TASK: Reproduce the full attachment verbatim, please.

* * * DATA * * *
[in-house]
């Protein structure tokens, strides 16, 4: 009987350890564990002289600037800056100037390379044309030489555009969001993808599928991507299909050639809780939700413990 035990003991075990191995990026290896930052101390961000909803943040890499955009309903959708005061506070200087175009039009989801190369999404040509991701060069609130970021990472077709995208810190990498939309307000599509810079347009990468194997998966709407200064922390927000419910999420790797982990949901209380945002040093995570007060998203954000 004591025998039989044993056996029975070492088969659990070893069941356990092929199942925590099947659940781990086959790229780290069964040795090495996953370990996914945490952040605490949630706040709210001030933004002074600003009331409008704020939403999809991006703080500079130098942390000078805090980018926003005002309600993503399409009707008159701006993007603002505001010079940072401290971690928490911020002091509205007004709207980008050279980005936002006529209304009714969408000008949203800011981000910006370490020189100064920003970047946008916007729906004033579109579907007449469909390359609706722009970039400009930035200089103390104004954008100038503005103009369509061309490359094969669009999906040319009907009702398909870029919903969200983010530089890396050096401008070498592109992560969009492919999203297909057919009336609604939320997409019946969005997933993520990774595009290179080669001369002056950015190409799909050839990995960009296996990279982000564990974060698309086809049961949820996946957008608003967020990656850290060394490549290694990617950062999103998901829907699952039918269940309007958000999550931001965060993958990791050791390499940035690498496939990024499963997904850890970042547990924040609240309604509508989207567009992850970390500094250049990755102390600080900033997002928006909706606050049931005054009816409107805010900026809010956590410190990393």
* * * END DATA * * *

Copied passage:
[in-house]
């Protein structure tokens, strides 16, 4: 009987350890564990002289600037800056100037390379044309030489555009969001993808599928991507299909050639809780939700413990 035990003991075990191995990026290896930052101390961000909803943040890499955009309903959708005061506070200087175009039009989801190369999404040509991701060069609130970021990472077709995208810190990498939309307000599509810079347009990468194997998966709407200064922390927000419910999420790797982990949901209380945002040093995570007060998203954000 004591025998039989044993056996029975070492088969659990070893069941356990092929199942925590099947659940781990086959790229780290069964040795090495996953370990996914945490952040605490949630706040709210001030933004002074600003009331409008704020939403999809991006703080500079130098942390000078805090980018926003005002309600993503399409009707008159701006993007603002505001010079940072401290971690928490911020002091509205007004709207980008050279980005936002006529209304009714969408000008949203800011981000910006370490020189100064920003970047946008916007729906004033579109579907007449469909390359609706722009970039400009930035200089103390104004954008100038503005103009369509061309490359094969669009999906040319009907009702398909870029919903969200983010530089890396050096401008070498592109992560969009492919999203297909057919009336609604939320997409019946969005997933993520990774595009290179080669001369002056950015190409799909050839990995960009296996990279982000564990974060698309086809049961949820996946957008608003967020990656850290060394490549290694990617950062999103998901829907699952039918269940309007958000999550931001965060993958990791050791390499940035690498496939990024499963997904850890970042547990924040609240309604509508989207567009992850970390500094250049990755102390600080900033997002928006909706606050049931005054009816409107805010900026809010956590410190990393």